2002 Ford Detroit International Jazz Festival
Things would get off to a slow start Sunday over at the main Amphitheatre Stage. Mexican native and Detroit mainstay Francisco Mora held forth with his Latin American ensemble that included a full horn section, yet the results overall seemed perfunctory at best. Another local star, organist Gerard Gibbs got things back on track with a stylish and funky set that made the most of the leader’s own estimable chops and those of guitarist Perry Hughes. “Killer Joe” and Jimmy Smith’s “Off the Top” were just two of the scorching numbers that made this act a real crowd pleaser.
Back over to the Waterfront Stage, pianist D.D. Jackson was set to debut his current power trio featuring bassist Ugonna Okegwo and up and coming drum great Dafnis Prieto. In my humble opinion, this was justly the most incendiary and rousing performance of the lot. Jackson has a way of telling a story, starting at a slow simmer and then turning the heat up to full boil. Furthermore, within that framework he may throw in some stride phrases, a dose of Cecil Taylor, and some churchy gospel strains to boot. As solid as Okegwo always is, it would be Prieto who would play the most prominent role in the group after Jackson, contributing musical and technically stunning forays at every turn. Cuts from his recent album, Sigame, such as “Jam Band” and “The Welcoming” brought raves from a crowd that offered appreciation commensurate with what could only be described as jazz at its best.
After a very rewarding set with Dr. Lonnie Smith and his trio, guitarist Jonathan Kreisberg told me it was his first gig with the organist and he was dealing with a broken amplifier, yet you would have never known it. Kreisberg, along with drummer Matt Wilson, responded to Smith’s every move with telepathic accuracy and the organist himself seemed to be having an especially good time as he turned out such comical originals as “Your Mama’s Got a Complex.” With turban on head and a flowing red silk robe, Smith’s facial contortions and audible grunts and groans made him as visually beguiling as he was musically stimulating. Wilson’s extended stay on “Caravan” provided further evidence of his chameleon-like character, a virtue that makes him one of the first-call drummers on the New York scene (Wilson, a genuinely nice fella, gave me an earful after the show of his recent activities, including gigs with Dewey Redman, David Gilmore, Dena DeRose, and Denny Zeitlin).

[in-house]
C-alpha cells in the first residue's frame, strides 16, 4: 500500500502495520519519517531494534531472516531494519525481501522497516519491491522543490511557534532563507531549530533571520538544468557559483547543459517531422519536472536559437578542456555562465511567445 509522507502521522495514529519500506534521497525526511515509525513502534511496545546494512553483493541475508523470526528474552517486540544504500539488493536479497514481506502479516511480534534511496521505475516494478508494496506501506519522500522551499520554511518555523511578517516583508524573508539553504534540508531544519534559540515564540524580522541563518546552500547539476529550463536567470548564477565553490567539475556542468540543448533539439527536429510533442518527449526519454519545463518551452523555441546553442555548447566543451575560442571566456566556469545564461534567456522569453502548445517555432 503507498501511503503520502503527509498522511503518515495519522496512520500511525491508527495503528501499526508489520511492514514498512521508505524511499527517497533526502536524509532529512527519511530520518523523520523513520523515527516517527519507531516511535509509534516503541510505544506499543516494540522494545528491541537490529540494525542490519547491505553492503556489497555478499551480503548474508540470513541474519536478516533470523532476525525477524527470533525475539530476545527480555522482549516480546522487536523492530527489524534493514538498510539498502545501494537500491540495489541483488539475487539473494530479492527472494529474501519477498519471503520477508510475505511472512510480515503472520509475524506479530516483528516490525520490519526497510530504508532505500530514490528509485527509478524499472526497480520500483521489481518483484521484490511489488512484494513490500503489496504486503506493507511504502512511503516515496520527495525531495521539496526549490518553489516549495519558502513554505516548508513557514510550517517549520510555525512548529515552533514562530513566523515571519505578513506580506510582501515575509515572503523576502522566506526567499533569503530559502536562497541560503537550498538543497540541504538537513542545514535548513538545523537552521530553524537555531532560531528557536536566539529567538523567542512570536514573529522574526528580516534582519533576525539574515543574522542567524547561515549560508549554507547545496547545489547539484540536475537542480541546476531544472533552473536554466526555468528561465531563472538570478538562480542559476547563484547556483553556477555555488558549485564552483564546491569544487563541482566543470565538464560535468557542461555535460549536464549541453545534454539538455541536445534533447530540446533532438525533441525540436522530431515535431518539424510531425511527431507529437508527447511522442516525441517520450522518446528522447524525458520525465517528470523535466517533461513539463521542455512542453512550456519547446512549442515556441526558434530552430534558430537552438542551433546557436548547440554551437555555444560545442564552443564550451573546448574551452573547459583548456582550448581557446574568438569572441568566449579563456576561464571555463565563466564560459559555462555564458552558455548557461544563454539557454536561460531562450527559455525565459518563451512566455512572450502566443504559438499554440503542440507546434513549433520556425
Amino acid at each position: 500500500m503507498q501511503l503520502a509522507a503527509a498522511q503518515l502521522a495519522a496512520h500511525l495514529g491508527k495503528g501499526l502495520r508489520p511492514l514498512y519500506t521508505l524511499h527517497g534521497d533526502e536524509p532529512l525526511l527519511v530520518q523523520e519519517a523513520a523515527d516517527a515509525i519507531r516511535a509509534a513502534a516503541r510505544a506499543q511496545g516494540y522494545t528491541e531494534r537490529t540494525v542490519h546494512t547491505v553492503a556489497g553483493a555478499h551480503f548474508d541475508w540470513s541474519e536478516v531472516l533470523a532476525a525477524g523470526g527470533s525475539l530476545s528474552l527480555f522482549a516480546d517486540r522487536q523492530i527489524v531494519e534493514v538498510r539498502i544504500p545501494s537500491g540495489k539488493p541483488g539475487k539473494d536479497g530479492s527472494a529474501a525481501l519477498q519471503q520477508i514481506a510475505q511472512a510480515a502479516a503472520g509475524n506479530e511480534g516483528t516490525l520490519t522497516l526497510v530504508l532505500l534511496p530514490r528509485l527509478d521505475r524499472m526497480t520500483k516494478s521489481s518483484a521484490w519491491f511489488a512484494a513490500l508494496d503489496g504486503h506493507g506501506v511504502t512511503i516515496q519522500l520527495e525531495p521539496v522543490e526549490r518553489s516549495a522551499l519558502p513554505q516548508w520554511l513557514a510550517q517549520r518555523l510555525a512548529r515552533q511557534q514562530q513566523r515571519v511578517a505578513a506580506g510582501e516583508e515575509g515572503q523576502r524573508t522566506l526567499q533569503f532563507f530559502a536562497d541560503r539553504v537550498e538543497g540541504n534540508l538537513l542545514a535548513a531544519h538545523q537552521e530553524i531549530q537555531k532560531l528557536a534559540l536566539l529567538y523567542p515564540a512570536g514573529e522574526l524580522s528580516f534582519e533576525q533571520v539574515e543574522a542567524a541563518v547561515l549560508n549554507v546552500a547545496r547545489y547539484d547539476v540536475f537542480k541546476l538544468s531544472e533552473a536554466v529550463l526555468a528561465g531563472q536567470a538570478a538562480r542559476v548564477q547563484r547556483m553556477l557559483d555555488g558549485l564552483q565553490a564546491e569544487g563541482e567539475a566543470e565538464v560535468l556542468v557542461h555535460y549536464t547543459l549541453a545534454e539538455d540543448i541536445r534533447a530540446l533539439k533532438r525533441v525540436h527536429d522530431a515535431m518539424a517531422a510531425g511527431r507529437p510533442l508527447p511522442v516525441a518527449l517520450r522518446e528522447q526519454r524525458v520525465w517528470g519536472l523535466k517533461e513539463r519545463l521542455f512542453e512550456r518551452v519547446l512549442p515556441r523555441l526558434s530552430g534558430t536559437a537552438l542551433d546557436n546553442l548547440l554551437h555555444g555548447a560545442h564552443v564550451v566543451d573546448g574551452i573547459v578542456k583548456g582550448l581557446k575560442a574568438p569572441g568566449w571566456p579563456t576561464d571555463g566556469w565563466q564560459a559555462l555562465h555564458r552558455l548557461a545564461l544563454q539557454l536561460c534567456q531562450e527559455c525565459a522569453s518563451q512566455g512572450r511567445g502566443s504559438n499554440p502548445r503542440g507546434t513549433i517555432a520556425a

As Sunday wound down, my time had to be split between violinist Regina Carter’s Quintet and guitarist Mark Whitfield’s set over at the Pyramid Stage. With a healthy mix that was as much jazz as it was Latin-inflected, Carter seemed to astound the crowd over the course of her generous set. Whitfield played to a smaller throng, but was no less charismatic. On his opening gambit, he almost attacked the guitar with a lengthy and dazzling spot that was truly something to witness. “Tell Me a Bedtime Story” might have turned down the tempo, but Whitfield and his trio still seemed hell bent on draining every bit of substance from Herbie Hancock’s ‘60s classic.
Labor Day brought with it a decidedly less provocative line-up, holding the performances of Geri Allen and Joey DeFrancesco until late in the day. As such, for the first time in several years, I opted to skip the festivities on Monday and catch an earlier than usual ride back home to Cleveland. This begs a question, of course. Instead of overlapping so many fine acts on Saturday and Sunday, could they have been spread out over the entire weekend? On a different tangent, there also seemed to be less in the way of Latin/Brazilian music that usually befits the “International” status which is a part of the festival’s nomenclature. Still, beggars can’t always be choosers and there was music enough to satisfy all but the most jaded fan.